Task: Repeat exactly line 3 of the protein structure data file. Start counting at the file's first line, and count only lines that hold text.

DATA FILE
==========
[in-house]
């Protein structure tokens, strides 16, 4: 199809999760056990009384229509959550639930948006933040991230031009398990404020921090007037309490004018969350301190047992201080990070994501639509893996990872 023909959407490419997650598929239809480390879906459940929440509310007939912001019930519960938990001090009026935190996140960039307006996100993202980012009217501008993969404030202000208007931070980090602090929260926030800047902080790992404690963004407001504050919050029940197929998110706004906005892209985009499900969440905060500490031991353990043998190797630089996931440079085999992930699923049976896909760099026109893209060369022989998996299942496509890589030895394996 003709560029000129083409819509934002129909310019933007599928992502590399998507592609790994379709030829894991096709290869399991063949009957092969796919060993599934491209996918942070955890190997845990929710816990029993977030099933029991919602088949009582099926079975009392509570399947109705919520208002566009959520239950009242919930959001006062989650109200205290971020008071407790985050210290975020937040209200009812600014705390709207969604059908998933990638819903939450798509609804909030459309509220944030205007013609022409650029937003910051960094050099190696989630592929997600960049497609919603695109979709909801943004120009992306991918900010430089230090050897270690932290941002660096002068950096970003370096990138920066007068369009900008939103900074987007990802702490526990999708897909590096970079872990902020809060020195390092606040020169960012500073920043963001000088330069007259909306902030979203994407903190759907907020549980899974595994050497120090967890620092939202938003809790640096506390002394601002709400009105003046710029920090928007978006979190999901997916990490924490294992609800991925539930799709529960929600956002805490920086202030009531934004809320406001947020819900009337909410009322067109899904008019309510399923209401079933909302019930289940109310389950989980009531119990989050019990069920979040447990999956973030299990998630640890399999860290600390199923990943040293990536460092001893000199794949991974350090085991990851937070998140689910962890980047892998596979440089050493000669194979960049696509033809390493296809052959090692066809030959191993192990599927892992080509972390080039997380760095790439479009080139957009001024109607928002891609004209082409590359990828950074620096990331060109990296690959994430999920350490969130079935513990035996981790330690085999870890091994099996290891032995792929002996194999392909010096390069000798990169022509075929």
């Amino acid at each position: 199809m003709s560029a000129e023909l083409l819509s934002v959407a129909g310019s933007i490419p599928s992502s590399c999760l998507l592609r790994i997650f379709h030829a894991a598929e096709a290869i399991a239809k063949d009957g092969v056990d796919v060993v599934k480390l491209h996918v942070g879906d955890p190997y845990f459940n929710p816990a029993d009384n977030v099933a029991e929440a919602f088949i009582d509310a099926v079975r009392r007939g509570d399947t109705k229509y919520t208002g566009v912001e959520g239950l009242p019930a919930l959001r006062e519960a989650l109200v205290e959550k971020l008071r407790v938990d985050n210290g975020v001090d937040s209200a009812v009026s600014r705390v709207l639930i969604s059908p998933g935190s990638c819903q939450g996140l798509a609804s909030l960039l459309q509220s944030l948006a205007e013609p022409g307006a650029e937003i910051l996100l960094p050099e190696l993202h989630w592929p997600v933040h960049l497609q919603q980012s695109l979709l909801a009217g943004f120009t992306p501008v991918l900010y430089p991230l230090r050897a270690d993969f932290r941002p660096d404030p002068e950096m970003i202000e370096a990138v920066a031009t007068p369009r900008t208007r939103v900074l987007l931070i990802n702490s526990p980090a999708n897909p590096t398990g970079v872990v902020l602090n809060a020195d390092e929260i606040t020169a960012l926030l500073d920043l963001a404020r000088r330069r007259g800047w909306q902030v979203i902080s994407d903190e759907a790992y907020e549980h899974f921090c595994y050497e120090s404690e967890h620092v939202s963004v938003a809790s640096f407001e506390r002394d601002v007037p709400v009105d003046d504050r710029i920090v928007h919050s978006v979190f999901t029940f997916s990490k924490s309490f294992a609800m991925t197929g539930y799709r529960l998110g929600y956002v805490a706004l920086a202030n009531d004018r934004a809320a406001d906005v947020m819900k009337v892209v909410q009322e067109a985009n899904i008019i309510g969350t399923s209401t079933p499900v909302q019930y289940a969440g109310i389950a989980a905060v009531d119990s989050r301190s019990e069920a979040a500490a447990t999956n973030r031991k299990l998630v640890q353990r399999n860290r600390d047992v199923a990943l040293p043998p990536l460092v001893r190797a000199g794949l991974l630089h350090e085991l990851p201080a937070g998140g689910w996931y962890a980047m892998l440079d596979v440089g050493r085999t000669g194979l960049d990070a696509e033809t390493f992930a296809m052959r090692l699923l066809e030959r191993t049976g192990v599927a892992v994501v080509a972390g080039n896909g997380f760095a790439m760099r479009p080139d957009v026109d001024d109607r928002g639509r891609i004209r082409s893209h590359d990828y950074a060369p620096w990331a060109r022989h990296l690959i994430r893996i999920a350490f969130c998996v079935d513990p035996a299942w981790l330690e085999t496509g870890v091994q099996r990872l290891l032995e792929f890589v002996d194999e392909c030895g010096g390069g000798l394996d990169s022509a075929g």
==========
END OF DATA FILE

């Amino acid at each position: 199809m003709s560029a000129e023909l083409l819509s934002v959407a129909g310019s933007i490419p599928s992502s590399c999760l998507l592609r790994i997650f379709h030829a894991a598929e096709a290869i399991a239809k063949d009957g092969v056990d796919v060993v599934k480390l491209h996918v942070g879906d955890p190997y845990f459940n929710p816990a029993d009384n977030v099933a029991e929440a919602f088949i009582d509310a099926v079975r009392r007939g509570d399947t109705k229509y919520t208002g566009v912001e959520g239950l009242p019930a919930l959001r006062e519960a989650l109200v205290e959550k971020l008071r407790v938990d985050n210290g975020v001090d937040s209200a009812v009026s600014r705390v709207l639930i969604s059908p998933g935190s990638c819903q939450g996140l798509a609804s909030l960039l459309q509220s944030l948006a205007e013609p022409g307006a650029e937003i910051l996100l960094p050099e190696l993202h989630w592929p997600v933040h960049l497609q919603q980012s695109l979709l909801a009217g943004f120009t992306p501008v991918l900010y430089p991230l230090r050897a270690d993969f932290r941002p660096d404030p002068e950096m970003i202000e370096a990138v920066a031009t007068p369009r900008t208007r939103v900074l987007l931070i990802n702490s526990p980090a999708n897909p590096t398990g970079v872990v902020l602090n809060a020195d390092e929260i606040t020169a960012l926030l500073d920043l963001a404020r000088r330069r007259g800047w909306q902030v979203i902080s994407d903190e759907a790992y907020e549980h899974f921090c595994y050497e120090s404690e967890h620092v939202s963004v938003a809790s640096f407001e506390r002394d601002v007037p709400v009105d003046d504050r710029i920090v928007h919050s978006v979190f999901t029940f997916s990490k924490s309490f294992a609800m991925t197929g539930y799709r529960l998110g929600y956002v805490a706004l920086a202030n009531d004018r934004a809320a406001d906005v947020m819900k009337v892209v909410q009322e067109a985009n899904i008019i309510g969350t399923s209401t079933p499900v909302q019930y289940a969440g109310i389950a989980a905060v009531d119990s989050r301190s019990e069920a979040a500490a447990t999956n973030r031991k299990l998630v640890q353990r399999n860290r600390d047992v199923a990943l040293p043998p990536l460092v001893r190797a000199g794949l991974l630089h350090e085991l990851p201080a937070g998140g689910w996931y962890a980047m892998l440079d596979v440089g050493r085999t000669g194979l960049d990070a696509e033809t390493f992930a296809m052959r090692l699923l066809e030959r191993t049976g192990v599927a892992v994501v080509a972390g080039n896909g997380f760095a790439m760099r479009p080139d957009v026109d001024d109607r928002g639509r891609i004209r082409s893209h590359d990828y950074a060369p620096w990331a060109r022989h990296l690959i994430r893996i999920a350490f969130c998996v079935d513990p035996a299942w981790l330690e085999t496509g870890v091994q099996r990872l290891l032995e792929f890589v002996d194999e392909c030895g010096g390069g000798l394996d990169s022509a075929g």